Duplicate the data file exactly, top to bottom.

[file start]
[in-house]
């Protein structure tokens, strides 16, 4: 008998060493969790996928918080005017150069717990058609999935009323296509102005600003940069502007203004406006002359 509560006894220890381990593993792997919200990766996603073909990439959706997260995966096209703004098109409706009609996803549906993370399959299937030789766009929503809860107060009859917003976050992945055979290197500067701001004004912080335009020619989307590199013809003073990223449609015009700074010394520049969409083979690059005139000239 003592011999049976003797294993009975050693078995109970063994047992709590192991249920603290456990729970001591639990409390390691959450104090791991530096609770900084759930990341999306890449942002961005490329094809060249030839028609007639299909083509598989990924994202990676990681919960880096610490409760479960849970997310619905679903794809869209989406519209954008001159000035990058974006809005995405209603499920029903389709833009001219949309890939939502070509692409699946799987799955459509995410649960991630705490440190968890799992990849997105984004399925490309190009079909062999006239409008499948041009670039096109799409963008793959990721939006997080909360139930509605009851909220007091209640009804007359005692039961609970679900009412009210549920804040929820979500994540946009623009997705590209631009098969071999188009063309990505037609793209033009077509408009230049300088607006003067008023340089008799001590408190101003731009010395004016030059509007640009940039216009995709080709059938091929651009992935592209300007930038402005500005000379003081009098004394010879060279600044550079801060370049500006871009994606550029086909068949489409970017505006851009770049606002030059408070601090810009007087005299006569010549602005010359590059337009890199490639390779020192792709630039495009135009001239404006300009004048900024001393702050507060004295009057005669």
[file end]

[in-house]
């Protein structure tokens, strides 16, 4: 008998060493969790996928918080005017150069717990058609999935009323296509102005600003940069502007203004406006002359 509560006894220890381990593993792997919200990766996603073909990439959706997260995966096209703004098109409706009609996803549906993370399959299937030789766009929503809860107060009859917003976050992945055979290197500067701001004004912080335009020619989307590199013809003073990223449609015009700074010394520049969409083979690059005139000239 003592011999049976003797294993009975050693078995109970063994047992709590192991249920603290456990729970001591639990409390390691959450104090791991530096609770900084759930990341999306890449942002961005490329094809060249030839028609007639299909083509598989990924994202990676990681919960880096610490409760479960849970997310619905679903794809869209989406519209954008001159000035990058974006809005995405209603499920029903389709833009001219949309890939939502070509692409699946799987799955459509995410649960991630705490440190968890799992990849997105984004399925490309190009079909062999006239409008499948041009670039096109799409963008793959990721939006997080909360139930509605009851909220007091209640009804007359005692039961609970679900009412009210549920804040929820979500994540946009623009997705590209631009098969071999188009063309990505037609793209033009077509408009230049300088607006003067008023340089008799001590408190101003731009010395004016030059509007640009940039216009995709080709059938091929651009992935592209300007930038402005500005000379003081009098004394010879060279600044550079801060370049500006871009994606550029086909068949489409970017505006851009770049606002030059408070601090810009007087005299006569010549602005010359590059337009890199490639390779020192792709630039495009135009001239404006300009004048900024001393702050507060004295009057005669």